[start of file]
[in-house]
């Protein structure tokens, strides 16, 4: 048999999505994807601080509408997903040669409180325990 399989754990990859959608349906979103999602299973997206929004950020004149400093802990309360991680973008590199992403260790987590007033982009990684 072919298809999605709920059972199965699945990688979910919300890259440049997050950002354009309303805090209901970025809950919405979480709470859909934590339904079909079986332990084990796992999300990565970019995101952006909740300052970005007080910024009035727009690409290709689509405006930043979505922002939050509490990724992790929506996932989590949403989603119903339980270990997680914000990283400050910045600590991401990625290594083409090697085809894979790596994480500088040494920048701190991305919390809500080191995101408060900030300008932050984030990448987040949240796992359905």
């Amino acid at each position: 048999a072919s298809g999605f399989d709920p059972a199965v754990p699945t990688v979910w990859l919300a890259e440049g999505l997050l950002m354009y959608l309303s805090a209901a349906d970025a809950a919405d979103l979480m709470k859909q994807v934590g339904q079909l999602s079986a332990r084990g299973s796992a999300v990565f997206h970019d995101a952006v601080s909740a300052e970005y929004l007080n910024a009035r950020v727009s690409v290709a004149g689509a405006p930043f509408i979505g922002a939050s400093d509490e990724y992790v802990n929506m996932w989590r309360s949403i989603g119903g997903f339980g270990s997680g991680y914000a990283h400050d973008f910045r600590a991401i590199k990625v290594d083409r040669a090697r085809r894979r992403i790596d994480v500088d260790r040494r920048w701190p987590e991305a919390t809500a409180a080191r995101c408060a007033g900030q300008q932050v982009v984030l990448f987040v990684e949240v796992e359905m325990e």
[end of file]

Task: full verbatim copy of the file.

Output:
[in-house]
């Protein structure tokens, strides 16, 4: 048999999505994807601080509408997903040669409180325990 399989754990990859959608349906979103999602299973997206929004950020004149400093802990309360991680973008590199992403260790987590007033982009990684 072919298809999605709920059972199965699945990688979910919300890259440049997050950002354009309303805090209901970025809950919405979480709470859909934590339904079909079986332990084990796992999300990565970019995101952006909740300052970005007080910024009035727009690409290709689509405006930043979505922002939050509490990724992790929506996932989590949403989603119903339980270990997680914000990283400050910045600590991401990625290594083409090697085809894979790596994480500088040494920048701190991305919390809500080191995101408060900030300008932050984030990448987040949240796992359905």
């Amino acid at each position: 048999a072919s298809g999605f399989d709920p059972a199965v754990p699945t990688v979910w990859l919300a890259e440049g999505l997050l950002m354009y959608l309303s805090a209901a349906d970025a809950a919405d979103l979480m709470k859909q994807v934590g339904q079909l999602s079986a332990r084990g299973s796992a999300v990565f997206h970019d995101a952006v601080s909740a300052e970005y929004l007080n910024a009035r950020v727009s690409v290709a004149g689509a405006p930043f509408i979505g922002a939050s400093d509490e990724y992790v802990n929506m996932w989590r309360s949403i989603g119903g997903f339980g270990s997680g991680y914000a990283h400050d973008f910045r600590a991401i590199k990625v290594d083409r040669a090697r085809r894979r992403i790596d994480v500088d260790r040494r920048w701190p987590e991305a919390t809500a409180a080191r995101c408060a007033g900030q300008q932050v982009v984030l990448f987040v990684e949240v796992e359905m325990e």